Gilchrist, the 1962 American Football League MVP, died the day before a remarkable anniversary not exactly celebrated by the world of Professional football. On January 11th 1965, Gilchrist led an African American boycott of the AFL All Star game, which was to be played in New Orleans. In 1965, an informal Jim Crow system ruled the Crescent city and African American players talked openly among themselves about their inability to get cabs, be served in restaurants, or stay at certain hotels. Gilchrist organized all 22 African American All-Pros to approach AFL commissioner Joe Foss and make clear that unless the game was moved, they wouldn’t be playing. White players also announced that they would stand in support of their Black teammates. Foss acceded to their demands, and moved the game to Houston's Jeppesen Stadium.
The actions of Gilchrist and his fellow All-Pros inspired Dr. Harry Edwards, Tommie Smith and Lee Evans to launch the Olympic Project for Human Rights, calling for an African American boycott of the 1968 Olympics in Mexico City. Gilchrist’s courageous organizing also echoes today as Latino baseball stars like Adrian Gonzalez and Yovani Gallardo have indicated that they won’t play at the 2011 All-Star Game in Phoenix because of the harsh anti-immigration legislation signed into law by Governor Jan Brewer.
Gilchrist later said that his role leading the boycott was "better than anything I did playing football." That’s quite the statement because we are talking about one of the great players to ever put on cleats.
Gilchrist was signed, in violation of NFL rules, by Cleveland Browns owner Paul Brown, right out of high school. The NFL voided the signing, and Gilchrist, who was now also ineligible to play in college, had to trek up north and ply his trade in the Canadian Football League. In Canada, starting as a teenager. Gilchrist made six consecutive all-pro teams before moving to the AFL. There he dominated, becoming the first 1,000-yard rusher in league history, and setting the record for rushing touchdowns in a season. In one 1963 game against the New York Jets, Gilchrist rushed for 243 yards and five touchdowns.
For someone named Cookie, there was no sweetness to his game. As teammate Paul Maguire remembered to writer Tim Graham on ESPN.com ,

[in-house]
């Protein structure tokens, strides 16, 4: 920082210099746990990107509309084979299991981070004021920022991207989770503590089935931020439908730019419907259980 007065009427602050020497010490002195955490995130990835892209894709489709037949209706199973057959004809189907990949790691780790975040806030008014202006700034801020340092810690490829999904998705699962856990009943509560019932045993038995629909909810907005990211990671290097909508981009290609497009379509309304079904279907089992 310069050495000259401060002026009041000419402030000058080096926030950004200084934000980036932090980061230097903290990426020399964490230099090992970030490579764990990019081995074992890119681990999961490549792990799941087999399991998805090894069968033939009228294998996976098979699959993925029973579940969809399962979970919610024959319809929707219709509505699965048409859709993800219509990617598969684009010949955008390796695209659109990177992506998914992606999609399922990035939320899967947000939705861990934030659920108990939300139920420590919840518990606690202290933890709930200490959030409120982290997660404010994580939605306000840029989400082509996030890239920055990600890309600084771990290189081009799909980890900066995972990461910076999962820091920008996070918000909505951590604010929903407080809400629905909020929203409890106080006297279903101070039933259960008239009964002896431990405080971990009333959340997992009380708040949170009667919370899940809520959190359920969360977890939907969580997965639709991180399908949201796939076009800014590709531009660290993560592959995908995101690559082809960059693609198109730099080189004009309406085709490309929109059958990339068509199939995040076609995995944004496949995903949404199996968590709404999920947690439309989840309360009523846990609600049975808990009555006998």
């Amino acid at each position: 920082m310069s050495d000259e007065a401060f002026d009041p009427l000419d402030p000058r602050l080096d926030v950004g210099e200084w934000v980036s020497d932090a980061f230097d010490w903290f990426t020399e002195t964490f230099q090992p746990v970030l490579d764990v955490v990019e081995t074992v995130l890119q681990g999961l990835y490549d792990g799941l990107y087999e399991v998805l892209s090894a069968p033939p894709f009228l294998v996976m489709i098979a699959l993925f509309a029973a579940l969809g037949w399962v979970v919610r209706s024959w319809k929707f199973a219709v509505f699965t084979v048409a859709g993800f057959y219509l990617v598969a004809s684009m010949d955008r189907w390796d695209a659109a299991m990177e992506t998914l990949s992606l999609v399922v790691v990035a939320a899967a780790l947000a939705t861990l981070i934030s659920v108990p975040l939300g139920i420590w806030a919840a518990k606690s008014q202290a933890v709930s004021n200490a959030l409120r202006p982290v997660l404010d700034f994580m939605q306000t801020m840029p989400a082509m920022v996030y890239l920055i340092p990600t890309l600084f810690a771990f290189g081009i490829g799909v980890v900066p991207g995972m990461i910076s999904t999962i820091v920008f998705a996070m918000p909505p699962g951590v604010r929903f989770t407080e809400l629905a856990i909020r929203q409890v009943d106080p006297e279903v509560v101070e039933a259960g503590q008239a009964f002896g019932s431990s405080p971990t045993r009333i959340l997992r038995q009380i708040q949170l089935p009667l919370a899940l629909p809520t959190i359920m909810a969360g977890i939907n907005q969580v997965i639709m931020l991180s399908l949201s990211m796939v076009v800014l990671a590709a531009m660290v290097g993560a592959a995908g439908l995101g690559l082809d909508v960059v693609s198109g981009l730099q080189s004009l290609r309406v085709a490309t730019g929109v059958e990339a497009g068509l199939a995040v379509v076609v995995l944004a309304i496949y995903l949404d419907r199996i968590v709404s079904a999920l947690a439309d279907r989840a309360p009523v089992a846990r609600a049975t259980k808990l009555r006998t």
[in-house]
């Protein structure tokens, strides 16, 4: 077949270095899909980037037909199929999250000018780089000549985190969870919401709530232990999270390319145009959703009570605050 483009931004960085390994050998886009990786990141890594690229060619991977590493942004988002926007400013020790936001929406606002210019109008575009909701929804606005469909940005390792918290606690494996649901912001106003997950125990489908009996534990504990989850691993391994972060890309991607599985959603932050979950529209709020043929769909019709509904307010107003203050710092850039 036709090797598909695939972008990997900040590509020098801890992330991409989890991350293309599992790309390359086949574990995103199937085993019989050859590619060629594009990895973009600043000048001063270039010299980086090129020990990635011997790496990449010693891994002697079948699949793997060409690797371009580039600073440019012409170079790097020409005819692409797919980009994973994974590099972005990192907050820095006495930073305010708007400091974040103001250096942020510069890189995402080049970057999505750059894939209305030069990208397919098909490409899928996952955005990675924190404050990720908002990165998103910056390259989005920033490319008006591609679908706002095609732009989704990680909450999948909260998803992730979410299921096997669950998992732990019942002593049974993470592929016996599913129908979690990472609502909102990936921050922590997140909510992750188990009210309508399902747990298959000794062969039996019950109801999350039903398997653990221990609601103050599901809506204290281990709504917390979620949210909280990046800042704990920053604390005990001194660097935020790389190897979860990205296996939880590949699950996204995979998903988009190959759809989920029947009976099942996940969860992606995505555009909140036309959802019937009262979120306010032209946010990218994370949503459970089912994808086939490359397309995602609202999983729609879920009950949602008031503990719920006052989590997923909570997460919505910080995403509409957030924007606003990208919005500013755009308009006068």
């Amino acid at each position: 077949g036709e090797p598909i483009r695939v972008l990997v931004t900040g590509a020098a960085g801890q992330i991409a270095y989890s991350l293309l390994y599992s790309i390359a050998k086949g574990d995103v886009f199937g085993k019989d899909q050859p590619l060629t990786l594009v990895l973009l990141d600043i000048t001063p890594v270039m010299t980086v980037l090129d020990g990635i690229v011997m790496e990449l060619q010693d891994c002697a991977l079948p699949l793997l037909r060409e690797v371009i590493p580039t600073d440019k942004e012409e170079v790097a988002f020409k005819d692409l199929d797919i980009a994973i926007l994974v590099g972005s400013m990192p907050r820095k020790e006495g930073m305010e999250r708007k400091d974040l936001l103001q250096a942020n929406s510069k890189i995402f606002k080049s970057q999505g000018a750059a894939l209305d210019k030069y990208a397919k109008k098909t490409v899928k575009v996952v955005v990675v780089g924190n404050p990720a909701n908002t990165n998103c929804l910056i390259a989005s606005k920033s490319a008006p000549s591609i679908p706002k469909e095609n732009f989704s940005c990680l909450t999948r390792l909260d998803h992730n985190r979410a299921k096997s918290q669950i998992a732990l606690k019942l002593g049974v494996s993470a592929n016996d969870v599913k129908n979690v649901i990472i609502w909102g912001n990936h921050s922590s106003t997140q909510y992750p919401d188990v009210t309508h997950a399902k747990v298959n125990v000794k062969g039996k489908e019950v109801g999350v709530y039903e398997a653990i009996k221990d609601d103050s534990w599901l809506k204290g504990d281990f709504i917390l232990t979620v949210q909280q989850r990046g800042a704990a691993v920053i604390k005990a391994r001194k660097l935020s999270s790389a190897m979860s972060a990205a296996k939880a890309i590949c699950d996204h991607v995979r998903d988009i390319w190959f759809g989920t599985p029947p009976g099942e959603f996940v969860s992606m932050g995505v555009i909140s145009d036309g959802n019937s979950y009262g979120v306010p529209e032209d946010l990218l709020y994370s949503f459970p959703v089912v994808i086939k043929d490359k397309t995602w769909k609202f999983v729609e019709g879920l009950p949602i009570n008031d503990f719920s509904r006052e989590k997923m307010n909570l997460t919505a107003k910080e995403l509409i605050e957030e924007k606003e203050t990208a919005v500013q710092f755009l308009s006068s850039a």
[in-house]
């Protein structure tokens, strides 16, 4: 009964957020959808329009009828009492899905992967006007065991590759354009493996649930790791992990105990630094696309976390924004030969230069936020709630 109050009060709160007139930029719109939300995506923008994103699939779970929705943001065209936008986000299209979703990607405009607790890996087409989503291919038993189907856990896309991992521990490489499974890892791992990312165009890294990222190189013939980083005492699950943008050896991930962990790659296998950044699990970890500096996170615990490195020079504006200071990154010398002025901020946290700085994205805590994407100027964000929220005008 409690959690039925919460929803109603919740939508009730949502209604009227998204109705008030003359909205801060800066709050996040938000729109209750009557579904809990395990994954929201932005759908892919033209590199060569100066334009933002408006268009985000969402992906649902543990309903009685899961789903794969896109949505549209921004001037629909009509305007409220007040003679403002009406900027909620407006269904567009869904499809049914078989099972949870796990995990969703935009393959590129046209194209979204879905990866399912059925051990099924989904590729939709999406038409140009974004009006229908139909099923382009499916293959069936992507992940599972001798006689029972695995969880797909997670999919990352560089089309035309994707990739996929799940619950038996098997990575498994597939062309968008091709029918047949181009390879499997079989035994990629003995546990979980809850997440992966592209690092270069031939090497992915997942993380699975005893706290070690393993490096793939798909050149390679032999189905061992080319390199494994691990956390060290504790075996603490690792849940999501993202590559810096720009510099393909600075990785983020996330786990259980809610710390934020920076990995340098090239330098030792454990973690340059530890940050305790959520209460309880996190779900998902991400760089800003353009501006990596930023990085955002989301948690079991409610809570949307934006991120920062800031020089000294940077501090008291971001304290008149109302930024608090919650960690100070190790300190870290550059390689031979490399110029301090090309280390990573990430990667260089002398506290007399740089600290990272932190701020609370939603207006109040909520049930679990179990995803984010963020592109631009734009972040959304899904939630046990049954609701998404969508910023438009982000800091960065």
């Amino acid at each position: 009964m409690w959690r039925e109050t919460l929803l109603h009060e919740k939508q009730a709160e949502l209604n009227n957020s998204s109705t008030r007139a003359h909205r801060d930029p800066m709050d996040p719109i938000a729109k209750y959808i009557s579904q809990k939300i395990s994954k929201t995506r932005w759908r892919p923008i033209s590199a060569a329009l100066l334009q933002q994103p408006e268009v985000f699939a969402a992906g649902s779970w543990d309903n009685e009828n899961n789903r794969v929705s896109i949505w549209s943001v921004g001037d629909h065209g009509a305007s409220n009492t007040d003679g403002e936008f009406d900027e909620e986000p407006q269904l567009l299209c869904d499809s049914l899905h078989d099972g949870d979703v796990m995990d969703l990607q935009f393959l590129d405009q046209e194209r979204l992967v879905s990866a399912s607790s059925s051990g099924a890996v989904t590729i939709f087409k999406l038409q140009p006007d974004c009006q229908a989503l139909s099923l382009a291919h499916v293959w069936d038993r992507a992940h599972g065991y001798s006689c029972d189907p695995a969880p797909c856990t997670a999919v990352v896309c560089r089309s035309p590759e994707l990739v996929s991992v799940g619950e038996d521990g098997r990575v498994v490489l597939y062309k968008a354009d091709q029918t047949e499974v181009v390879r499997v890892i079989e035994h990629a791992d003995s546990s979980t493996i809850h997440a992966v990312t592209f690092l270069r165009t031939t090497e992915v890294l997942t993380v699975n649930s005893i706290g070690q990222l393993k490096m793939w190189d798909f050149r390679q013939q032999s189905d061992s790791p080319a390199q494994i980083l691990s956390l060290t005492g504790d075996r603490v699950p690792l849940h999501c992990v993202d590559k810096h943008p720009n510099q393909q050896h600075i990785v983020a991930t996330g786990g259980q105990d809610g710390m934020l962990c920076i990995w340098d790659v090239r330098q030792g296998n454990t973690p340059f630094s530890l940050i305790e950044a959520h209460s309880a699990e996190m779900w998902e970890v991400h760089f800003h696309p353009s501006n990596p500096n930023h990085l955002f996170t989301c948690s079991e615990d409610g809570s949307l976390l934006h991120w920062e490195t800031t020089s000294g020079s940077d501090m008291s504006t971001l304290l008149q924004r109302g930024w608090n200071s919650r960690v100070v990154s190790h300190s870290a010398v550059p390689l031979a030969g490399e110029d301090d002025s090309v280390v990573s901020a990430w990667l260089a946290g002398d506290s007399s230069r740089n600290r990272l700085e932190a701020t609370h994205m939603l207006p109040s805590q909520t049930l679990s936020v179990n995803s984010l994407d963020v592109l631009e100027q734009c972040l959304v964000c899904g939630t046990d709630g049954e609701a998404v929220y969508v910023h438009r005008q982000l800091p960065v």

"On the football field, he was one of the nastiest sons a b—— I ever met in my life. There was absolutely no fear in that man."
Before one critical playoff game, as Maguire remembered, “Cookie stood up 'I'm going to tell you something. If we don't win this game, I'm going to beat the s— out of everybody in this locker room.' " Then Cookie pointed at coach Lou Saban. “'And I'm going to start with you, Coach. I'm going to kick your ass first.' I just sat back in my locker. I knew he meant it.’"
But Cookie wasn’t seen as a leader just because he could play. He was outspoken He was loud. He was unapologetic.
As he said to Sports Illustrated in 1964, "People think I'm an oddball because I'm a Negro who speak up. But I have a lot on my mind. It's an internal disease, and it'll eat me alive if I don't get it out of my system what I think about things."
Cookie took his anti-racist tenacity and applied them to his dealings with management. He sent an open letter to the club owner Ralph Wilson before one season that read, "Gentlemen, it unfortunately becomes necessary again for me to formally request that you make efforts to trade me to some other football club." He received his raise. But he wanted more.
As he said in an interview with the Pittsburgh Tribune-Review, "I wanted a percentage of the hot dog sales, the popcorn, the parking and the ticket sales," Gilchrist said. "[Coach Saban] said that would make me part owner of the team. I was a marked man after that."
Gilchrist spent his retirement utterly unapologetic about his outspoken ways. He was offered enshrinement in the Canadian Football Hall of Fame, and Gilchrist became the first person to simply say no. He said that the racism and financial exploitation he suffered in the CFL could not simply be forgotten. He also for years refused induction in the Bills Ring of Honor because of his life-long conflict with Ralph Wilson, still the Bills owner today at age 87.
But late in life Gilchrist softened his stance, after receiving an outpouring of love from Buffalo when the news being public that he was battling cancer. Even Ralph Wilson wanted to reconcile and spoke to Cookie the weekend before his death. "I have a whole box of cards and letters," Gilchrist said. "I was surprised; it brought tears to my eyes. I thought Buffalo was mad at me." They weren’t mad Cookie. They just didn’t know what they had until it was gone.
[Dave Zirin is the author of “Bad Sports: How Owners are Ruining the Games we Love” (Scribner) and just made the new documentary “Not Just a Game.” Receive his column every week by emailing firstname.lastname@example.org. Contact him at email@example.com.]